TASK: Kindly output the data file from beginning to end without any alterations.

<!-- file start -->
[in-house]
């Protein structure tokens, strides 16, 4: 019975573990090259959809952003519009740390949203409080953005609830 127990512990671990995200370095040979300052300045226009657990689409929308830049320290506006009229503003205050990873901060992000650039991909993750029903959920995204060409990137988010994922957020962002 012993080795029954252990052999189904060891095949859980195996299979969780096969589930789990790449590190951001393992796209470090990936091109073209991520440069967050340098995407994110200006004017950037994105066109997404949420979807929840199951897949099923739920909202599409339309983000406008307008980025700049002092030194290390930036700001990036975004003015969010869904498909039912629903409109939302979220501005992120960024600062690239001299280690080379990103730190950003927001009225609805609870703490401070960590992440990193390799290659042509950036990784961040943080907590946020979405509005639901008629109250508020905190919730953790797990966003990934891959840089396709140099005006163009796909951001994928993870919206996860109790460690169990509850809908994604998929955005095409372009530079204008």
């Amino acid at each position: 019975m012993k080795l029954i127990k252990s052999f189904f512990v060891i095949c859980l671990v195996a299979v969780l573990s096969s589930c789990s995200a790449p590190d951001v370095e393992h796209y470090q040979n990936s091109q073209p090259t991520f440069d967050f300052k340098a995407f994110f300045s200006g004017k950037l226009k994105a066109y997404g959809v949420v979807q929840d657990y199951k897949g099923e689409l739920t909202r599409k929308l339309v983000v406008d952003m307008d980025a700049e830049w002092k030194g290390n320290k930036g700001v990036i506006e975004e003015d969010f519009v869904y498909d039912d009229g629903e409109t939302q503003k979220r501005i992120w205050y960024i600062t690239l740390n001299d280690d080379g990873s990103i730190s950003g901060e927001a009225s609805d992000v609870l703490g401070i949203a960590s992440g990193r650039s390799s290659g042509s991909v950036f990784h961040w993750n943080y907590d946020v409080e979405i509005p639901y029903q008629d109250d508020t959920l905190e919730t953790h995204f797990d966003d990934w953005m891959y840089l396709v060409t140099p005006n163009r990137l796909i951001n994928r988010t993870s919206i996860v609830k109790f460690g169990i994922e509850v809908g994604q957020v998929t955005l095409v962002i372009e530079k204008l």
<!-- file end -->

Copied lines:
[in-house]
């Protein structure tokens, strides 16, 4: 019975573990090259959809952003519009740390949203409080953005609830 127990512990671990995200370095040979300052300045226009657990689409929308830049320290506006009229503003205050990873901060992000650039991909993750029903959920995204060409990137988010994922957020962002 012993080795029954252990052999189904060891095949859980195996299979969780096969589930789990790449590190951001393992796209470090990936091109073209991520440069967050340098995407994110200006004017950037994105066109997404949420979807929840199951897949099923739920909202599409339309983000406008307008980025700049002092030194290390930036700001990036975004003015969010869904498909039912629903409109939302979220501005992120960024600062690239001299280690080379990103730190950003927001009225609805609870703490401070960590992440990193390799290659042509950036990784961040943080907590946020979405509005639901008629109250508020905190919730953790797990966003990934891959840089396709140099005006163009796909951001994928993870919206996860109790460690169990509850809908994604998929955005095409372009530079204008």
């Amino acid at each position: 019975m012993k080795l029954i127990k252990s052999f189904f512990v060891i095949c859980l671990v195996a299979v969780l573990s096969s589930c789990s995200a790449p590190d951001v370095e393992h796209y470090q040979n990936s091109q073209p090259t991520f440069d967050f300052k340098a995407f994110f300045s200006g004017k950037l226009k994105a066109y997404g959809v949420v979807q929840d657990y199951k897949g099923e689409l739920t909202r599409k929308l339309v983000v406008d952003m307008d980025a700049e830049w002092k030194g290390n320290k930036g700001v990036i506006e975004e003015d969010f519009v869904y498909d039912d009229g629903e409109t939302q503003k979220r501005i992120w205050y960024i600062t690239l740390n001299d280690d080379g990873s990103i730190s950003g901060e927001a009225s609805d992000v609870l703490g401070i949203a960590s992440g990193r650039s390799s290659g042509s991909v950036f990784h961040w993750n943080y907590d946020v409080e979405i509005p639901y029903q008629d109250d508020t959920l905190e919730t953790h995204f797990d966003d990934w953005m891959y840089l396709v060409t140099p005006n163009r990137l796909i951001n994928r988010t993870s919206i996860v609830k109790f460690g169990i994922e509850v809908g994604q957020v998929t955005l095409v962002i372009e530079k204008l």